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Nicaragua—And Yes, a Crazy Border Crossing Story

Holy shit, what a day.

Right now, I am fulfilling a long-time fantasy of mine: I am all by myself in a hotel room (i.e., not in a hostel, in a dorm). I am on the bed, a can of Coke Zero and a bottle of water on the table beside me. The TV is on (some Hollywood movie dubbed in Spanish) and I have a relatively good Wi-Fi signal.

Life is easy, eh?

Wait until you read this. I deserved that fucking room.

I decided to go to Nicaragua. Don’t bother checking the map—it’s the country north of Costa Rica. Why Nicaragua? Well, along with El Salvador, is it the only country in Central America I have only visited once, briefly, in 2001, when Feng and I first traveled from Mexico to Brazil. In 2008, when we came back to Panama and Costa Rica, we had tried to cross to Nicaragua to spend Christmas over there but we never made it—crossing the border was too chaotic. Second, Costa Rica is a nice country but it is a bit more expensive than I had expected. Nicaragua is much cheaper. Third… well, why not? I have time (I am going back to Canada on February 26) and I am flexible.

¡Voy!

I woke up at 6 a.m. in Sámara. A couple of drunk (or high) Germans were loud and the roosters were having the time of their life. I packed in the dark (most folks in the dorm were passed out) and left the hostel.

I waited on the side of the road for the 7 a.m. bus to Nicoya. We arrived an hour later but I missed the hourly bus to Liberia by just a few minutes. I walked around and found a panadería open—bonus, I was able to use their bathroom. I caught the 9 a.m. bus and we arrived in Liberia shortly after 11 a.m.

From Liberia, it took about two hours—an another bus—to reach Peñas Blancas,  the border crossing to Nicaragua. I was surprised to see that we were only two gringos in the lineup—a Spanish guy and I.

We got off the bus and our passports were stamped for the salida (exit) of Costa Rica. Unlike in 2008, we didn’t have to wait long and I was telling the story of our attempt to cross the border in 2008 to the Spanish guy as we walked the one-kilometer long no man’s land road to Nicaragua.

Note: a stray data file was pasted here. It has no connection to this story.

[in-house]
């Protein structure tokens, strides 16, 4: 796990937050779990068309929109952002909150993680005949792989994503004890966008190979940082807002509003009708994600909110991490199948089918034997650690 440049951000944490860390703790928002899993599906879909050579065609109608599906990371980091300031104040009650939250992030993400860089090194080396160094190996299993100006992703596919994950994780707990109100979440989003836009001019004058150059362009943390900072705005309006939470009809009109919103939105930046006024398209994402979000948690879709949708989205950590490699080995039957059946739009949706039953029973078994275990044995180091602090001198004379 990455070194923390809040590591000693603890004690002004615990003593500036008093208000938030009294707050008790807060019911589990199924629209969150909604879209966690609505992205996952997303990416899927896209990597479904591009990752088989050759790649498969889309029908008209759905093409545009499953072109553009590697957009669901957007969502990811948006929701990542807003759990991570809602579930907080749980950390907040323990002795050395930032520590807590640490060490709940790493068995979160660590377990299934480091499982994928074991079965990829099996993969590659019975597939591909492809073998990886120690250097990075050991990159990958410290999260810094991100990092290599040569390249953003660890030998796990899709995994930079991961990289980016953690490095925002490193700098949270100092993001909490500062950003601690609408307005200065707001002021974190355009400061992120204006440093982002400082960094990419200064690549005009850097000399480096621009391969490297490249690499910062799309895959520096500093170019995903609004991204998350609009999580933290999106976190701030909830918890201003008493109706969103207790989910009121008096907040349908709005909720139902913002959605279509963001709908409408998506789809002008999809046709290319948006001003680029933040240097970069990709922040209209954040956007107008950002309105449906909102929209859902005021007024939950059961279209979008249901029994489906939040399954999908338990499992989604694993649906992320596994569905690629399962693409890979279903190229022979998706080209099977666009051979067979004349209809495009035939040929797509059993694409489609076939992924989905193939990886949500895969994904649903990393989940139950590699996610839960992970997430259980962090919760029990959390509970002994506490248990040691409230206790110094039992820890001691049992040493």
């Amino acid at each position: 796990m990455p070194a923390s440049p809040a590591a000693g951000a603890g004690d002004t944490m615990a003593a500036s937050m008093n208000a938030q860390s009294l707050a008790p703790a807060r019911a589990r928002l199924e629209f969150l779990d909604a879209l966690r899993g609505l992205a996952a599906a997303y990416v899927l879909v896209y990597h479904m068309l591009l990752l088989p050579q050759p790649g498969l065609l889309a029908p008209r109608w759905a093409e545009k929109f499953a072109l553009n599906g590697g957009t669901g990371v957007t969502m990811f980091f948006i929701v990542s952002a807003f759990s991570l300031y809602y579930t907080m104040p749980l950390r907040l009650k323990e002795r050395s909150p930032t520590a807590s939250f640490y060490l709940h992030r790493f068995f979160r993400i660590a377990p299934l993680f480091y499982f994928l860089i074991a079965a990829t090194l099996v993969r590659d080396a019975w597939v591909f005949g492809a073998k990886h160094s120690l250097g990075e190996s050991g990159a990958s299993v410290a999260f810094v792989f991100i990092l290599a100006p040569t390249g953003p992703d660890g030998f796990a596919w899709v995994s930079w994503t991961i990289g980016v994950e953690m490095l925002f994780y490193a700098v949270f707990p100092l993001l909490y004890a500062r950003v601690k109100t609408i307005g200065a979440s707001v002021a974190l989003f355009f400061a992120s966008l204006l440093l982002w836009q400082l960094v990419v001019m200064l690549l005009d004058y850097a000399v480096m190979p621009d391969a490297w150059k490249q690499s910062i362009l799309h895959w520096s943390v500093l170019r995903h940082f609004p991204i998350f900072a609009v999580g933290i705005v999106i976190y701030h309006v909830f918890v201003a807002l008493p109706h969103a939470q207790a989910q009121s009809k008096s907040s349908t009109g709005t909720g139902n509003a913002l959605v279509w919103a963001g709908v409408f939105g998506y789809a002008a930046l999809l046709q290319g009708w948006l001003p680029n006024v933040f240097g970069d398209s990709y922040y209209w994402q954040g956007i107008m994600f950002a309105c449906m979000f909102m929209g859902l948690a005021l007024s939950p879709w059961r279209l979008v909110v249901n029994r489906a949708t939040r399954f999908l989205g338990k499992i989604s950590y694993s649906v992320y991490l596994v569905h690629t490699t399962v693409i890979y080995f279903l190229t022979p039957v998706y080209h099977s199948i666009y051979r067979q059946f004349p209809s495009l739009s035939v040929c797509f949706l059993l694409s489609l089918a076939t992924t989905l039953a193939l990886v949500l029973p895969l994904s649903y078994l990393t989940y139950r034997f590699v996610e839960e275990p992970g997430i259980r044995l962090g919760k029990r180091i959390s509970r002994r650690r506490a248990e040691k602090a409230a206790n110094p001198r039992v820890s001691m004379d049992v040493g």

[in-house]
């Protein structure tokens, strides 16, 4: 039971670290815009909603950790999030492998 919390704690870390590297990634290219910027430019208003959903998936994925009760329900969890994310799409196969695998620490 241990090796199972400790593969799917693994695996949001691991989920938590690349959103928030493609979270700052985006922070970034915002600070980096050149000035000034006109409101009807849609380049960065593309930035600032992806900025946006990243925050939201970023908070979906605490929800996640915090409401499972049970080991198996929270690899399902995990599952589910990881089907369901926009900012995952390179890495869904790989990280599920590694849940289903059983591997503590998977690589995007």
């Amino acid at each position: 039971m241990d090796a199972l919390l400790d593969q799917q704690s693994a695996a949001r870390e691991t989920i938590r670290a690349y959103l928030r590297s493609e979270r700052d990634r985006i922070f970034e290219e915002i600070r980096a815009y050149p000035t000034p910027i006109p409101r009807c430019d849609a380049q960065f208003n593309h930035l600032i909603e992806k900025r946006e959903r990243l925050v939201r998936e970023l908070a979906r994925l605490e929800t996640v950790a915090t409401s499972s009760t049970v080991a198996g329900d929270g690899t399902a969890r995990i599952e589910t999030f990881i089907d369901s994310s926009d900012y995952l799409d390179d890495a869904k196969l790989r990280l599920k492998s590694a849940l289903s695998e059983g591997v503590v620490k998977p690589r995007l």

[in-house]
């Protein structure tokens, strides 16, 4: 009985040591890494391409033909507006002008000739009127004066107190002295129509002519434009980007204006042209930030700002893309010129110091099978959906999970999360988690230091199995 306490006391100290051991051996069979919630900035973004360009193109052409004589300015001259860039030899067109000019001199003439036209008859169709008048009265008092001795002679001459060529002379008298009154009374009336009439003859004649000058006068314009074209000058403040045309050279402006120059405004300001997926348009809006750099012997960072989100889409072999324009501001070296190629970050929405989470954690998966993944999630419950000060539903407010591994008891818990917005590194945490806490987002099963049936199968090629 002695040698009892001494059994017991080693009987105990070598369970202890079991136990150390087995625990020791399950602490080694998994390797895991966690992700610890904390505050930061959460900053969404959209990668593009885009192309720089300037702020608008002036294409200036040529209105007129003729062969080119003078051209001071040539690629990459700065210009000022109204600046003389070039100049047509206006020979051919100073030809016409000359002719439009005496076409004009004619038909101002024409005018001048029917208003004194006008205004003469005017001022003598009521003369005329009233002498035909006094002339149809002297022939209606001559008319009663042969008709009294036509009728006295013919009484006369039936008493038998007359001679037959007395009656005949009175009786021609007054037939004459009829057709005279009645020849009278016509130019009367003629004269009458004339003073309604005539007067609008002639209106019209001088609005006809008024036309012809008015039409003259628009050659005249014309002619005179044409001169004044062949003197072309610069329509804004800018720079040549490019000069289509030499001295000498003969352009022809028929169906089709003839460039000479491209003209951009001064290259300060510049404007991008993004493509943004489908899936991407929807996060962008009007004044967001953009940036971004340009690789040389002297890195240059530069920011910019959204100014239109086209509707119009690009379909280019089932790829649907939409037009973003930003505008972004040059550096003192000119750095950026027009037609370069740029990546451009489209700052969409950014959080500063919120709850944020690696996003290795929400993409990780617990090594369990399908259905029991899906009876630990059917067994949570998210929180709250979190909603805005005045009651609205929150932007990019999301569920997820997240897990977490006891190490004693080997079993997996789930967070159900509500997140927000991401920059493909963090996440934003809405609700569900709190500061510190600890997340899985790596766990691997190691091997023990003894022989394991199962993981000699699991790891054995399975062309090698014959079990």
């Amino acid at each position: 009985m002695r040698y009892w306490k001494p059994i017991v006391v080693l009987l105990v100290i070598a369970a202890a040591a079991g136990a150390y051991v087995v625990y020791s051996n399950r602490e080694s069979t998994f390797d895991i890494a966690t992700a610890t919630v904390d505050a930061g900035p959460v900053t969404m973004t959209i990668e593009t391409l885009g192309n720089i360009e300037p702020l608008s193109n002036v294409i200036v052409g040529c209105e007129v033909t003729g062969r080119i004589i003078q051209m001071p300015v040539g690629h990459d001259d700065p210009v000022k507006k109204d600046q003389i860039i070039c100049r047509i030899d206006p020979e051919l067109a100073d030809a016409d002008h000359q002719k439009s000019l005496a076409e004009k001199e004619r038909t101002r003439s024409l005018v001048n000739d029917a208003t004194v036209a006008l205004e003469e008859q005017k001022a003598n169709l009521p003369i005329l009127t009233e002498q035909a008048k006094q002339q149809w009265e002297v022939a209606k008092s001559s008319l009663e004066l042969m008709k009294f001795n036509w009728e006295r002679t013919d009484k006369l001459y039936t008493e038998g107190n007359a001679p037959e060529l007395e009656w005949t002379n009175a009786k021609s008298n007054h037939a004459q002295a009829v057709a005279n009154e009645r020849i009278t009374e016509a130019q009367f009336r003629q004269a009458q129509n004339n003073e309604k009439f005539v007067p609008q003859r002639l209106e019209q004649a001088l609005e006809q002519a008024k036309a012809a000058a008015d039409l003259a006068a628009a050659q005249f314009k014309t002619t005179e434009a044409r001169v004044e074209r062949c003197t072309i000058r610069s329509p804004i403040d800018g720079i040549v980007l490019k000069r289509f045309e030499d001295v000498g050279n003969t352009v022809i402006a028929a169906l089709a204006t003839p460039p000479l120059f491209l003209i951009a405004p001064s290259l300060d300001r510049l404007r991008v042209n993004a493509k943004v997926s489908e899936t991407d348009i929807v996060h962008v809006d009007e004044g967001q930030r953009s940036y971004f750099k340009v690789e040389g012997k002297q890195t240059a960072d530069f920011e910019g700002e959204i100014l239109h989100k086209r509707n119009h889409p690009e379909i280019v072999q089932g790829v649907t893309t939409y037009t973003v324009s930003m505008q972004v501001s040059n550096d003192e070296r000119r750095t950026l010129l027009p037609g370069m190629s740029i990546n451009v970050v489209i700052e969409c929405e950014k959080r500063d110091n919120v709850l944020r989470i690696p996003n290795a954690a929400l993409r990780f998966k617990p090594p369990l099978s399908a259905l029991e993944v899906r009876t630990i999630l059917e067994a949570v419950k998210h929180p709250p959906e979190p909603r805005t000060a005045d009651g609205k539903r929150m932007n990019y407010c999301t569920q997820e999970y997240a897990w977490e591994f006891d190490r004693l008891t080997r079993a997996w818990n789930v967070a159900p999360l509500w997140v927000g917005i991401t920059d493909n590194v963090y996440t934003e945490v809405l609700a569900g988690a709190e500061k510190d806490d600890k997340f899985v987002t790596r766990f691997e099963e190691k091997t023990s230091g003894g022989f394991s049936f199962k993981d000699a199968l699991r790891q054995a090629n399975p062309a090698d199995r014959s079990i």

It started to pour so we were pretty soaked and sweaty by the time we reached the police station, under a tent, in Nicaragua. The officer took my passport, inspected it and declared it caducado. “What?” I said. “It’s valid!”

Turned out that, according to Nicaraguan immigration law, passports must have a validity of at least six months beyond the dates of travel. And mine expires mid-July 2014, so I was missing a few days. “Go back to Costa Rica,” the officer said.

It was pouring rain, I had just been traveling for 10 hours and hadn’t eaten anything since the croissant at the bakery in Nicoya. I was not going back to Costa Rica. And I am stubborn (Feng can testify).

The Spanish guy had stuck with me and he was trying to help—his Spanish was obviously better than mine to argue. Eventually, after 30 minutes, we found a solution. A good old bribe.

It involved walking to a copy centre (yes, there was a copy centre at the border crossing, go figure), make a copy of my plane ticket that showed I would indeed exit the country (since I am flying back from San José in Costa Rica), putting a $20 in my passport and go to the office of Capitán Alvaro who would let me through.

Phew.

I did just that.

Then I queued again to pay the $1 fee to enter the state of Ricas, $12 to enter Nicaragua and receive my entry stamp. I’m not sure how many times I mentioned Capitán Alvaro but each and every officer who checked my passport noted I didn’t have the six-month validity as required. They are actually enforcing that rule I guess.

Eventually my passport was stamped and I rushed to take the bus. Initially, my plan was to spend the night in Rivas, the state capital and closest city. But the first bus leaving was going all the way to Granada, a much nicer city that I actually wanted to visit… so that’s where I ended up.

The chicken bus took two hours to get to Granada—well, actually, outside the city, I had to take a tuk tuk for the last 15 kilometres. I was dead by the time I arrived.

Finding a hotel took me another 30 minutes but hell, I deserved a room by myself, didn’t I!

So here I am, in Nicaragua. Should be interesting…

You can see the com­plete set of Costa Rica and Nicaragua on Flickr.

About to Leave Liberia
About to Leave Liberia
From Liberia to the Border
From Liberia to the Border
From Liberia to the Border
From Liberia to the Border
In The Bus
In The Bus
The Road I Walked Between Costa Rica and NIcaragua
The Road I Walked Between Costa Rica and NIcaragua
Entering Nicaragua
Entering Nicaragua
Entering Nicaragua
Entering Nicaragua
Chicken Bus to Granada
Chicken Bus to Granada
... And The Tuk Tuk
… And The Tuk Tuk
... And The Tuk Tuk
… And The Tuk Tuk

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